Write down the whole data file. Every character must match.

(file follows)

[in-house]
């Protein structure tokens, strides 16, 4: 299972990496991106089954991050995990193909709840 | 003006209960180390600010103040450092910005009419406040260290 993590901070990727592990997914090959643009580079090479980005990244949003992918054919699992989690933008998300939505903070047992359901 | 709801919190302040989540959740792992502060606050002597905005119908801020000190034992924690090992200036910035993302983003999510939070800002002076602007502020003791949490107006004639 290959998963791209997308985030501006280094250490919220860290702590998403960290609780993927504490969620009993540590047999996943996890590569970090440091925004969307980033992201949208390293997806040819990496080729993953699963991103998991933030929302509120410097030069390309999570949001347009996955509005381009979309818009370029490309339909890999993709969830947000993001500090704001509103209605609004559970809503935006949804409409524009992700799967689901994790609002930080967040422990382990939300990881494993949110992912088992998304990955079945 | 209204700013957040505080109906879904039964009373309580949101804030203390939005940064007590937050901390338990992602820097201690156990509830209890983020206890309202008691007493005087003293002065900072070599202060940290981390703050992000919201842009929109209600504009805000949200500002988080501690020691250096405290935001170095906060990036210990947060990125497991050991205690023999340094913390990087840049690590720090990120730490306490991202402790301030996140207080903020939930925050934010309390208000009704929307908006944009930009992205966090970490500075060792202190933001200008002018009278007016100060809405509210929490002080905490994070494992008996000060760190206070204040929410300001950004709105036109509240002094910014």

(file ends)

[in-house]
């Protein structure tokens, strides 16, 4: 299972990496991106089954991050995990193909709840 | 003006209960180390600010103040450092910005009419406040260290 993590901070990727592990997914090959643009580079090479980005990244949003992918054919699992989690933008998300939505903070047992359901 | 709801919190302040989540959740792992502060606050002597905005119908801020000190034992924690090992200036910035993302983003999510939070800002002076602007502020003791949490107006004639 290959998963791209997308985030501006280094250490919220860290702590998403960290609780993927504490969620009993540590047999996943996890590569970090440091925004969307980033992201949208390293997806040819990496080729993953699963991103998991933030929302509120410097030069390309999570949001347009996955509005381009979309818009370029490309339909890999993709969830947000993001500090704001509103209605609004559970809503935006949804409409524009992700799967689901994790609002930080967040422990382990939300990881494993949110992912088992998304990955079945 | 209204700013957040505080109906879904039964009373309580949101804030203390939005940064007590937050901390338990992602820097201690156990509830209890983020206890309202008691007493005087003293002065900072070599202060940290981390703050992000919201842009929109209600504009805000949200500002988080501690020691250096405290935001170095906060990036210990947060990125497991050991205690023999340094913390990087840049690590720090990120730490306490991202402790301030996140207080903020939930925050934010309390208000009704929307908006944009930009992205966090970490500075060792202190933001200008002018009278007016100060809405509210929490002080905490994070494992008996000060760190206070204040929410300001950004709105036109509240002094910014």